Can the Afghan Army Become Self-Sufficient by 2015?

(Photo by US Army Sgt. Mike MacLeod)

The history of fielding, supplying, and repairing the thousands of ground vehicles given to the Afghan Army and Police hasn’t always been a happy one, and as NATO heads for the exits in a little over a year, western forces are scrambling to leave behind as much capacity as possible.

That’s why the NATO Training Mission-Afghanistan (NTM-A) recently convened a summit at Camp Eggers in Kabul that brought together dozens of Afghan military leaders for what it called an “Afghan-led working group” that pushed the process of working though how the Afghan National Army keeps its wheeled vehicle fleet humming.

The meeting came after months of smaller meetings around the country that produced a set of 30 recommendations of things that the Afghan government needs to work to get right before NATO pulls out.

The 30 items covered areas like training and maintenance as well as setting up Afghan-led “facility and equipment assessments, the standardization of forms, periodic inspections and instituting more robust readiness measurements,” an NTM-A release said.

It’s basic stuff, but it’s critical if the ANA has a chance of actually being able to use its vehicles in the years after the US leaves.

And that’s a real concern, since the NTM-A has traditionally focused on training the Afghan Army to fight, and left logistics largely on the table as a task to be conducted by US forces. Only over the past year or so has there been a push to teach Afghans the intricacies of keeping a large field army in bullets, bread, and spare parts.

In July, the Pentagon released a sobering assessment of the capability of Afghan forces to do just this, while saying that the Afghans will need plenty of help for years to come.

Not only are the ANA’s logistics capabilities “in the early stages of development,” but “overall, the various Afghan logistical processes and organizations, regardless of proficiency level, do not operate as one national logistics system in an integrated and cohesive manner” the report said.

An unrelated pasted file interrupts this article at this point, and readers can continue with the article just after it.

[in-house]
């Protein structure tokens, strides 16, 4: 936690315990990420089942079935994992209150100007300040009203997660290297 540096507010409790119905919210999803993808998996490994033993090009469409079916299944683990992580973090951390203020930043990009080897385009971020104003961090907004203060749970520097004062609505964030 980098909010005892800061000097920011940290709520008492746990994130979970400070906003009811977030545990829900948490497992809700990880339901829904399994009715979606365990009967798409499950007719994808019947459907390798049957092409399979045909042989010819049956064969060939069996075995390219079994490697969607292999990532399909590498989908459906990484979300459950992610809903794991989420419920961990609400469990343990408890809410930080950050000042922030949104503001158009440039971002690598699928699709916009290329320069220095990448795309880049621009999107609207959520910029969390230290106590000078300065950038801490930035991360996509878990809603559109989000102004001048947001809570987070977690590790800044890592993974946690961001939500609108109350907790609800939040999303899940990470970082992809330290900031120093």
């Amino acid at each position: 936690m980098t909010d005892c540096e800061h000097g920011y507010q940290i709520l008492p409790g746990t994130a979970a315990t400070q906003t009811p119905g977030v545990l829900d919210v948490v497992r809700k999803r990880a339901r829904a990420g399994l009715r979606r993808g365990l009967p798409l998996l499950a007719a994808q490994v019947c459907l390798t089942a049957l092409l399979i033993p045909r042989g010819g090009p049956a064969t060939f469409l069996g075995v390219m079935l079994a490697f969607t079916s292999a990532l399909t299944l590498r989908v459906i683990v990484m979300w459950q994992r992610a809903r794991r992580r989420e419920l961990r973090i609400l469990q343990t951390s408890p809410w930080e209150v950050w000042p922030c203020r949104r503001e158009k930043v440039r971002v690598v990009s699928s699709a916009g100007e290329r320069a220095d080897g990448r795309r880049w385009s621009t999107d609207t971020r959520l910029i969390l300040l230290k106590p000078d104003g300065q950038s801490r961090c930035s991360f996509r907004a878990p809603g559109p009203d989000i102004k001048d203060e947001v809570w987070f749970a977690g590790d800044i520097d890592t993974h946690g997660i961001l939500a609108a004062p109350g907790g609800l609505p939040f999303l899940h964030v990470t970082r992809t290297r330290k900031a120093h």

A big part of the problem is attrition. From October 2012 to May 2013, anywhere from 4,000 to over 7,000 soldiers a month simply disappeared—numbers that would be debilitating for any force, but especially so for the newly-formed 195,000-stong force that Kabul is trying to maintain.

But while troops walk away, the US keeps on buying new vehicles and shipping them to Kabul. On Sept. 30, the US Army spent $10.2 million to purchase 75 refrigeration vehicles from Navistar Defense for use by the ANA, and by next year a new Quick reaction Force equipped with 650 brand-new mine-resistant US made vehicles will be up and ready to go—at a cost of over $500 million to the US taxpayer.

Seven kandaks including two special ops units (each Kandak is about the size of a battalion) will be capable of driving to the fight in the ANA’s fastest, most advanced and well-protected vehicle: mobile strike force vehicle, a derivative of Textron Marine and Land Systems’ M1117 armored security vehicle, used by U.S., Canadian and other forces around the world.

While vehicles flow in and the Afghans try and get a handle on things, a Congessionally-mandated watchdog has flagged quite a bit of waste and abuse in the way that spare parts are being handled.

The Special Inspector General for Afghan Reconstruction (SIGAR) said this past summer that an audit of the contract with Automotive Management Services FZE to maintain vehicles paid for by the US found that the US government wasted more than $6 million over the past two years because staffers forgot to take 7,324 destroyed vehicles off of repair lists. The auditors also found that hundreds of repair reports were missing from files.

Afghan Integrated Support Services—another company with a $32 million contract to fix army vehicles—was found to have placed $2.8 million in questioned costs according to the auditors.

With US and NATO forces drawing down quickly next year—American force strength will drop from about 66,000 to 33,000 by the spring—time and manpower are running out, and there is no guarantee that any western forces will remain in Afghanistan beyond 2014.

Negotiations between the United States and the government of Hamid Karzi over a post-2014 security agreement have become strained in recent days as Karzai has balked at the US desire to run counterterrorism operations there.

While talks continue, without a security agreement president Obama has said that he would pull all American troops out, as his administration did in Iraq in 2011.

 

 

 

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Paul McLeary

McLeary covers national security policies at the White House, Pentagon, the Hill, and State Department.
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